One never knows what will emerge from the bowels of Oppio
Ever been to Colle Oppio, one of the seven hills of ancient Rome? This green hill is far more interesting than you might imagine at first sight. Sometimes called Oppian Wonderland by archaeologists, Colle Oppio never ceases to amaze, one never knows what will emerge from this ancient Roman hill.
Colle Oppio slopes gently down to the Colosseum on one side and to the Celio and Monti neighborhoods on the other. At the bottom end of Via Celimontana (a bit further than the Retrome breakfast cafe) you’ll find the stairs to climb the hill that became a park -designed by Raffaele de Vico- in 1938. But don’t let the park’s sometimes dingy appearance fool you, Colle Oppio is one of the oldest and richest archaeological sites in Rome.
Colle Oppio consists of a large area of about 11 hectares, partly covered by the ruins of the Thermae di Traiano /Baths of Trajan. Emperor Trajan (98-117 AD) built his baths on top of Domus Aurea / Nero’s (37-68 AD) much hated Golden House built in 64 AD. Designed by the brilliant architect Apollodorus of Damascusa around 109 AD Trajan’s complex had several pools (warm, hot, cool), gymnasia, changing rooms and two libraries.
The buried ruins of Nero’s golden house were rediscovered in the 15th century. Artists such as Michelangelo and Raphael visited the ruins to admire the magnificent frescoes preserved underground. Unfortunately, exposure to air and water did a great deal of damage. Following a period of 21 years in which it was Rome’s best-kept secret (open to art experts and special guests only) Domus Aurea re-opened to in June 1999 after a 2.5 million euro restoration. The authorities closed the golden house for one year in 2005 due to safety issues and for an indefinite period in March 2010, when a large part of the vault in one gallery collapsed after heavy rain.
It’s not all bad news though. In July 28, 2011 a large mosaic of Apollo – Apollo and the Muses – emerged from the bowels of the hill not far from the Cryptoporticus of Trajan (where Napoleon once stored his gunpowder), and also the place where the fresco of the “ideal city” had been found.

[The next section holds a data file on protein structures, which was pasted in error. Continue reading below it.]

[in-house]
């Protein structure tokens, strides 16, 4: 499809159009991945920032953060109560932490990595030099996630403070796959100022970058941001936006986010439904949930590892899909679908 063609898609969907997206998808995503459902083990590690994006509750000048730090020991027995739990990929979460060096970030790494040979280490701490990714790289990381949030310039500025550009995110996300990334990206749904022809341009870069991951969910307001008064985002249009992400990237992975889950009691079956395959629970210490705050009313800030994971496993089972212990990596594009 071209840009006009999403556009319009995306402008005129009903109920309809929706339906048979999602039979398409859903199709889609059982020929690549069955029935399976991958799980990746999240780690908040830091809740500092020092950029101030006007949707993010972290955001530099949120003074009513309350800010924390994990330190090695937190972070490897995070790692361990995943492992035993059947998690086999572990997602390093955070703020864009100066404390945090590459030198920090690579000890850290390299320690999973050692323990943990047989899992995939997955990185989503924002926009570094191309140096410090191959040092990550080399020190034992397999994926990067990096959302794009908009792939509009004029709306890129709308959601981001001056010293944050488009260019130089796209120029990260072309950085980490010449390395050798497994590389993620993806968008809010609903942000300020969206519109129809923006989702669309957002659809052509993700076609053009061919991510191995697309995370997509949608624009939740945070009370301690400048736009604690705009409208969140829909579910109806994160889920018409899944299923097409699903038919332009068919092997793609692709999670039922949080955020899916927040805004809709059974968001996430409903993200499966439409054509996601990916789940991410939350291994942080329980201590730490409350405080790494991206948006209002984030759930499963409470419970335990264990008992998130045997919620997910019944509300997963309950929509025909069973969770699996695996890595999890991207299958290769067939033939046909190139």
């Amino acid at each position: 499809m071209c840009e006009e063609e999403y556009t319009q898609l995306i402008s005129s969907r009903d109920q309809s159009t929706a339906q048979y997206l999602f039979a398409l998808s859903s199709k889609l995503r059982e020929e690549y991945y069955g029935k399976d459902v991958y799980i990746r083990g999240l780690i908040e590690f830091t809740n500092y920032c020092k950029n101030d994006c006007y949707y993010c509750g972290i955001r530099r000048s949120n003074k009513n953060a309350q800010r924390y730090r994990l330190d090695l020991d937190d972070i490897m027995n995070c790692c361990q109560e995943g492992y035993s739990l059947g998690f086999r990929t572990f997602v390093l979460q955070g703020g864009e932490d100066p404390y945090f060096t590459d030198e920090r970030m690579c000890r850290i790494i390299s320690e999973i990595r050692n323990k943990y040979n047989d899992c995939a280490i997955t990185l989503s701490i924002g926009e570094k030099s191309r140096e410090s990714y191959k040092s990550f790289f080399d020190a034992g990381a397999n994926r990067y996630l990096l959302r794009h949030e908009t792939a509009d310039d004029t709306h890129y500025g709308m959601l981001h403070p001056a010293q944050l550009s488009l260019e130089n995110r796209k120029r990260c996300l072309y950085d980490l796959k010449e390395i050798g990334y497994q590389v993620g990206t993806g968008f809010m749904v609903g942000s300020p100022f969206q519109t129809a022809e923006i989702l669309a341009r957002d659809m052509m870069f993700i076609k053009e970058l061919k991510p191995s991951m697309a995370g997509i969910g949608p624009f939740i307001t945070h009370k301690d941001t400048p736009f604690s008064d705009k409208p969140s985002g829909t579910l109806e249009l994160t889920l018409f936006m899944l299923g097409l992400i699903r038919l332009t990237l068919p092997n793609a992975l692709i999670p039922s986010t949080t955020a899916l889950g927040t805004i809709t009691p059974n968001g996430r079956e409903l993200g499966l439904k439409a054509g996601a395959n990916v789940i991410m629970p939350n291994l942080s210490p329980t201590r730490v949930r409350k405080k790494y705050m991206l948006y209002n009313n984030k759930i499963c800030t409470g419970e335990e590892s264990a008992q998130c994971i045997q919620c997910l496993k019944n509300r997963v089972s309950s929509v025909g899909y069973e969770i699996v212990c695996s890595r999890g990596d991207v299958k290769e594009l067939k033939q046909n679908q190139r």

In February 1998 archaeologists discovered a fresco of a bird flying over a city at the end of a 60 by 8 meters long tunnel. Soon after they designated the fresco the “ideal city”, because of its beauty. It depicted a city with turreted city walls, a blue river crossed by a bridge and outdoor walkways. One could see a mausoleum with golden tones and a row of red houses near a four-sided colonnade, a temple and other buildings on a hill. In the center of the city a golden statue of colossal dimensions, probably Apollo, watched over the intersection of two roads. According to art critic Federico Zeri the city could have been ancient Londinium (London).
Considering all the above one would expect a bit more tender love and care for Colle Oppio from the Italian Government or the city of Rome. None of that, the ruins of the Baths of Trajan and the Nero’s Golden House are fenced off (there is still the danger of collapse) and the park feels neglected. Sadly enough it only rekindles the debate about the sorry state of Rome’s eroding archaeological sites. What a waste!
Book your stay in one of our Retro designed rooms for an unforgettable time in Rome (you can almost touch Colle Oppio).